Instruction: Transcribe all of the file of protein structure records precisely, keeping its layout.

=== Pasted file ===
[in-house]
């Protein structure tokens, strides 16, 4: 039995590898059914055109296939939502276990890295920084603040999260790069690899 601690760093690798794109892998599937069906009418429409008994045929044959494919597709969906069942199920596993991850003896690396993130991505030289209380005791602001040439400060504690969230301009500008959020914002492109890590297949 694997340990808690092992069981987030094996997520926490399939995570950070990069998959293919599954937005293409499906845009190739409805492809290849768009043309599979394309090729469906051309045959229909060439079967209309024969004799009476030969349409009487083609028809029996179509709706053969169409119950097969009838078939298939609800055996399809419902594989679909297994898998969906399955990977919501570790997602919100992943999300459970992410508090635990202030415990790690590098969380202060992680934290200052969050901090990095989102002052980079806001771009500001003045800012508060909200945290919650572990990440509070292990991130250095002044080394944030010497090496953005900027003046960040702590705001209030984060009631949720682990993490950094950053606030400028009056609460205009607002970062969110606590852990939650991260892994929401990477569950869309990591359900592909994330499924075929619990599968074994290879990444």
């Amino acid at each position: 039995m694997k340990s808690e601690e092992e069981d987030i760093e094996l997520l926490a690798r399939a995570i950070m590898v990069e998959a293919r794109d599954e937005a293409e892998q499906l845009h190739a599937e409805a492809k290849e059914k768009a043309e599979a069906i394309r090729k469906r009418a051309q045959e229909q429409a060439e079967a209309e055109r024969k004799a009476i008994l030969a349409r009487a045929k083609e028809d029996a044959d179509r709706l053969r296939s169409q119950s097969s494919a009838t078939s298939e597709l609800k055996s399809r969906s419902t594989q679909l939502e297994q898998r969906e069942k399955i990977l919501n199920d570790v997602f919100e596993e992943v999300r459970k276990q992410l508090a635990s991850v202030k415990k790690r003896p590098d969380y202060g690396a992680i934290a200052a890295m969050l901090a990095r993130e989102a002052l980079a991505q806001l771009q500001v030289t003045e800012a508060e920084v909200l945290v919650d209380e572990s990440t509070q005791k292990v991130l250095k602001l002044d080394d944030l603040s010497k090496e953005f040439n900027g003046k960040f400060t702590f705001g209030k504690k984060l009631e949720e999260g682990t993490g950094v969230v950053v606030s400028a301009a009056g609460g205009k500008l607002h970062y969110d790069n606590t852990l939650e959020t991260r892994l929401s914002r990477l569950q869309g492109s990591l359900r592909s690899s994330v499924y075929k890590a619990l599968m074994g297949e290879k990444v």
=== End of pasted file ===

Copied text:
[in-house]
């Protein structure tokens, strides 16, 4: 039995590898059914055109296939939502276990890295920084603040999260790069690899 601690760093690798794109892998599937069906009418429409008994045929044959494919597709969906069942199920596993991850003896690396993130991505030289209380005791602001040439400060504690969230301009500008959020914002492109890590297949 694997340990808690092992069981987030094996997520926490399939995570950070990069998959293919599954937005293409499906845009190739409805492809290849768009043309599979394309090729469906051309045959229909060439079967209309024969004799009476030969349409009487083609028809029996179509709706053969169409119950097969009838078939298939609800055996399809419902594989679909297994898998969906399955990977919501570790997602919100992943999300459970992410508090635990202030415990790690590098969380202060992680934290200052969050901090990095989102002052980079806001771009500001003045800012508060909200945290919650572990990440509070292990991130250095002044080394944030010497090496953005900027003046960040702590705001209030984060009631949720682990993490950094950053606030400028009056609460205009607002970062969110606590852990939650991260892994929401990477569950869309990591359900592909994330499924075929619990599968074994290879990444």
């Amino acid at each position: 039995m694997k340990s808690e601690e092992e069981d987030i760093e094996l997520l926490a690798r399939a995570i950070m590898v990069e998959a293919r794109d599954e937005a293409e892998q499906l845009h190739a599937e409805a492809k290849e059914k768009a043309e599979a069906i394309r090729k469906r009418a051309q045959e229909q429409a060439e079967a209309e055109r024969k004799a009476i008994l030969a349409r009487a045929k083609e028809d029996a044959d179509r709706l053969r296939s169409q119950s097969s494919a009838t078939s298939e597709l609800k055996s399809r969906s419902t594989q679909l939502e297994q898998r969906e069942k399955i990977l919501n199920d570790v997602f919100e596993e992943v999300r459970k276990q992410l508090a635990s991850v202030k415990k790690r003896p590098d969380y202060g690396a992680i934290a200052a890295m969050l901090a990095r993130e989102a002052l980079a991505q806001l771009q500001v030289t003045e800012a508060e920084v909200l945290v919650d209380e572990s990440t509070q005791k292990v991130l250095k602001l002044d080394d944030l603040s010497k090496e953005f040439n900027g003046k960040f400060t702590f705001g209030k504690k984060l009631e949720e999260g682990t993490g950094v969230v950053v606030s400028a301009a009056g609460g205009k500008l607002h970062y969110d790069n606590t852990l939650e959020t991260r892994l929401s914002r990477l569950q869309g492109s990591l359900r592909s690899s994330v499924y075929k890590a619990l599968m074994g297949e290879k990444v």